Even before the negotiations started, President Obama's detractors were saying that his efforts to negotiate with Iran over its nuclear program would fail. Now that we have an actual plan to review, we can weigh the merits of that plan. I have read the plan and it is my opinion that the plan is a good plan that will work.
Just three weeks before the historic agreement between Iran and the group of six world powers, Iran's Supreme Leader, Ayatollah Ali Khamenei, issued comprehensive red lines for a possible nuclear deal. The nuclear deal reached on July 14 in Vienna clearly violates the lines almost in their entirety.
Most Americans struggle to recognize or understand their country's permanent security state, in which elected politicians seem to run the show, but the CIA and the Pentagon often take the lead -- a state that inherently gravitates toward military, rather than diplomatic, solutions to foreign-policy challenges. Viewed through the lens of history, the main job of U.S. presidents is to be mature and wise enough to stand up to the permanent war machine.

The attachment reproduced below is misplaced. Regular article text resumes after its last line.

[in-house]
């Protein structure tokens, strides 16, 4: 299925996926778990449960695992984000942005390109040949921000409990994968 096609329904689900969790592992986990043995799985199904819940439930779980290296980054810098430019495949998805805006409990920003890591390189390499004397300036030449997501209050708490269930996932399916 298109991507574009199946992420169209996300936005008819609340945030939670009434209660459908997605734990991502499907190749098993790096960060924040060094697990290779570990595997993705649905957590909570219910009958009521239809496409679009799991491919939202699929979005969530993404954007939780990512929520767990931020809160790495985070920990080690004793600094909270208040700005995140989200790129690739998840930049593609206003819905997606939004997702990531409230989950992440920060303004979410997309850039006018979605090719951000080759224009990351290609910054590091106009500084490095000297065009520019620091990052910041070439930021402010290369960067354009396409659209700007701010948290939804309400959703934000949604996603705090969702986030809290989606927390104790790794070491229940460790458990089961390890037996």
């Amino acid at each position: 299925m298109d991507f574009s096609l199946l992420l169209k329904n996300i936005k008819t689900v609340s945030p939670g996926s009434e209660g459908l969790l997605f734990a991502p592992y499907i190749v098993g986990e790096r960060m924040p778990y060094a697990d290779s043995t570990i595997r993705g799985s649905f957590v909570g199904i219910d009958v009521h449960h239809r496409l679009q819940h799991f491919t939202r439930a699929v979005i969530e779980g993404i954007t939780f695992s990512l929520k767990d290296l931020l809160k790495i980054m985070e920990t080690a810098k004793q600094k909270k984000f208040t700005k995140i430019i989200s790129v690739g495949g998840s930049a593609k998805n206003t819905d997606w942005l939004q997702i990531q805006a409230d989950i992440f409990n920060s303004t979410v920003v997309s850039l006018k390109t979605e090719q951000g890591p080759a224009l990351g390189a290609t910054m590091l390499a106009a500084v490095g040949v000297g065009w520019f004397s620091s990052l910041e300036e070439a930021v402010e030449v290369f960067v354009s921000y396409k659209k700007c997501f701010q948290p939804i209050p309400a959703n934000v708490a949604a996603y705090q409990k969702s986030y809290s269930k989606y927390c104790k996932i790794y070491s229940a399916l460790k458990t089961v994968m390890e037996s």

No doubt, Obama and his White House advisers think they are handling difficult domestic political dynamics with admirable adroitness. But, in diplomatic terms, their approach assumes that other key players -- including Iran -- will wait indefinitely for Washington to get serious about closing a deal.